January 29, 2010

 

‘Justice’ remains Angela Davis’ message
by Melissa Cowan

Dr. Angela Davis never thought she would live to see a black President, she said. She recalled people dancing and signing in the streets of Oakland, CA, after Obama was named the election winner.

“It was the most remarkable moment,” she said. “This collective joy was experienced by people all over the world… (it was) a moment of promise for the future.”

Dr. Angela Davis said she finds it necessary to both support and criticize President Obama. Davis spoke at UMKC on Jan. 22. (photo by Kate Williams, courtesy of U-News)

Davis is widely known for her activism during the 1960s as a member of the Communist Party and close ally of the Black Panthers. She is still pushing for equality and freedom today. She is currently active with Sisters Inside, an abolitionist organization focusing on women in prison, but she advocates for all prisoners’ rights.

“One black man in the White House doesn’t cancel out the thousands of black men in the big house,” Davis said in her speech for the Second Annual Martin Luther King Keynote Address at the University of Missouri – Kansas City (UMKC). Approximately 2,500 people attended the Jan. 22 event.

The Division of Diversity, Access & Equity at UMKC asked Davis to speak at the event because she “has been deeply involved in our nation’s quest for social justice,” said Kristi Ryujin, director of Diversity Initiatives.

“Her work as an educator, both at the university level and in the larger public sphere, has always emphasized the importance of building communities of struggle for economic, racial and gender equality.”

Davis has been involved in prisoners’ rights since she became the Los Angeles chair of the Soledad Brothers Defense Committee in the late 1960s. Three black convicts in Soledad State Prison were accused of killing a prison guard.

According to encyclopediaofalabama.org, in 1970, activist Jonathan Jackson went into a courtroom and handed three prisoners guns to aid in their escape. He demanded the release of the Soledad Brothers (one of whom Davis was involved with romantically). Shots were fired and four people were killed in the shooting. Two of the guns belonged to Davis. She spent 16 months in jail before she was acquitted in 1972.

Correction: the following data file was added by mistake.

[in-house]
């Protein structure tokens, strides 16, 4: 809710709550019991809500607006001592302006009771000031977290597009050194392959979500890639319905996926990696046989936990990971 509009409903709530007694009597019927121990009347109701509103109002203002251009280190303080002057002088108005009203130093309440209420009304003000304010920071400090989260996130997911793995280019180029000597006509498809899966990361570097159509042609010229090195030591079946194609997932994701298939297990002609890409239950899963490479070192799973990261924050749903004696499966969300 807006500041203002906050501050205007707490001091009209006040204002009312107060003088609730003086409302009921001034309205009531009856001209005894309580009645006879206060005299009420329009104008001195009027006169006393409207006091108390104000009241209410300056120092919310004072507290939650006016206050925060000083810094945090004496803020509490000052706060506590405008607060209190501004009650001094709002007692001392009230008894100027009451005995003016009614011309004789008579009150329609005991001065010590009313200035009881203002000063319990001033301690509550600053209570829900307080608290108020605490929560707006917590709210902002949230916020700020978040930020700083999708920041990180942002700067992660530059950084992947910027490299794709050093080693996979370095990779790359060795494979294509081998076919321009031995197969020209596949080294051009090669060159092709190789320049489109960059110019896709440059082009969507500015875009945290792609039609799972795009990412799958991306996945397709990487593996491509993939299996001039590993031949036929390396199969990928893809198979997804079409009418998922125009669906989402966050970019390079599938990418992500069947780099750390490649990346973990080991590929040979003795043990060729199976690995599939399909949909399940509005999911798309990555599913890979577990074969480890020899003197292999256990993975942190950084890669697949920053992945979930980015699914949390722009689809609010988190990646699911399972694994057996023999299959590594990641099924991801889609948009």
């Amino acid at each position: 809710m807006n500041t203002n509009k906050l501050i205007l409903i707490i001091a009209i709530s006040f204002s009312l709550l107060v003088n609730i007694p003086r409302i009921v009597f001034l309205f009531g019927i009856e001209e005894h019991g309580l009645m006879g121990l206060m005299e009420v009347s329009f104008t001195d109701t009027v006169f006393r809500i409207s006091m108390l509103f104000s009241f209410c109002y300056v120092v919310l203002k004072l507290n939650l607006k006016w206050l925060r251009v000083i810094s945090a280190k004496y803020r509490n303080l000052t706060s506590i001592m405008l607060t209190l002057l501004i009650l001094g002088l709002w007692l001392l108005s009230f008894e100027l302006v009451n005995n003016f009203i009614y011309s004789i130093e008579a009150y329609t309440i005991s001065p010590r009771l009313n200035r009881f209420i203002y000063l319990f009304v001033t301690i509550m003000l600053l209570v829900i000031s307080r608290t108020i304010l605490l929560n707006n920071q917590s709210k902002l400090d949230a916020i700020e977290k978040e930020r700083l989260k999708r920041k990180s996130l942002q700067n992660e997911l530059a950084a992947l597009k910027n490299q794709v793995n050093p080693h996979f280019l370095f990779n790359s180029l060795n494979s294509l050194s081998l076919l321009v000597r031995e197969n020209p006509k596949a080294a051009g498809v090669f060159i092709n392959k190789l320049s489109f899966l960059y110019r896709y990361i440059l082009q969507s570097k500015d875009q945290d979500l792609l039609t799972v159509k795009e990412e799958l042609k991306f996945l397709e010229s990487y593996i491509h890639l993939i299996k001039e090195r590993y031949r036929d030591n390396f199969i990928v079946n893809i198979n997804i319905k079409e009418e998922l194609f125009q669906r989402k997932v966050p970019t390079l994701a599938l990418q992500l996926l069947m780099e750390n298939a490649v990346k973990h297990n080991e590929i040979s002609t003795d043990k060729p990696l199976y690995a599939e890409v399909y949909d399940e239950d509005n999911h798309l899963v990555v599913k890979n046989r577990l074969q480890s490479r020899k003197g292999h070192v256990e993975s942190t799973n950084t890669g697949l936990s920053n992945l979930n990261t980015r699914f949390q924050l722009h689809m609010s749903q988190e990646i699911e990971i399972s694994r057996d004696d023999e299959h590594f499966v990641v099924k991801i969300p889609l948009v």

But Davis did not focus on the past in her speech.

She honored Dr. Martin Luther King as the spokesperson for the Civil Rights Movement, the “Second American Revolution.” But she also acknowledged those who started the Movement, the “many more people, (the) many names we do not and will not know.”

It took nearly 20 years for MLK Day to exist.

“This is a very pertinent moment to reflect on the contributions of Dr. Martin Luther King,” Davis said, this year being especially significant.

MLK Day followed shortly after “the first anniversary of the election of the first black President in our country.” But a year later, people are facing great disappointments and struggles like poverty (and its connection to imprisonment), lack of health care and military demands.
The purpose of her speech was to explore the many different issues we are facing today and how to make progress now.

“How do we identify with and advocate for those who are poor and oppressed?” Davis asked.

She believes as time has passed, our visions of freedom have expanded.

“He (MLK) never told us what he saw on the mountain top,” Davis said. “He never told us what freedom truly is. That’s because it grows and it changes.”

And the importance of Obama as President is not just the color of his skin, but that he identifies with the quest for freedom, Davis said.
She continued to explain she also finds it necessary to both support and criticize him. Davis believes it is our responsibility to push him to do the right thing: bring home the troops from Iraq and Afghanistan, give civil rights to immigrants, and support the LGBT community. Transgender people, said Davis, are the most criminalized in society and the most likely to go to prison. She believes if King were still alive, he would support the movement of transgender people.

“Dr. Davis' presentation met our divisions mission,” said Ryujin. “Her comments were particularly insightful regarding freedom, the importance of everyone playing a part and taking responsibility for Civil Rights and her call to all of us to work in coalition or freedom and equity for all.”

Davis has authored eight books and currently teaches at the University of California. Through the past and current struggles, she doesn’t regret the work she’s done, “the work we all did,” she said.

“(It’s a continuous) exciting, passionate struggle to remake our lives, to remake our communities and to remake our futures.”


Melissa Cowan can be contacted at mcowan@unews.com.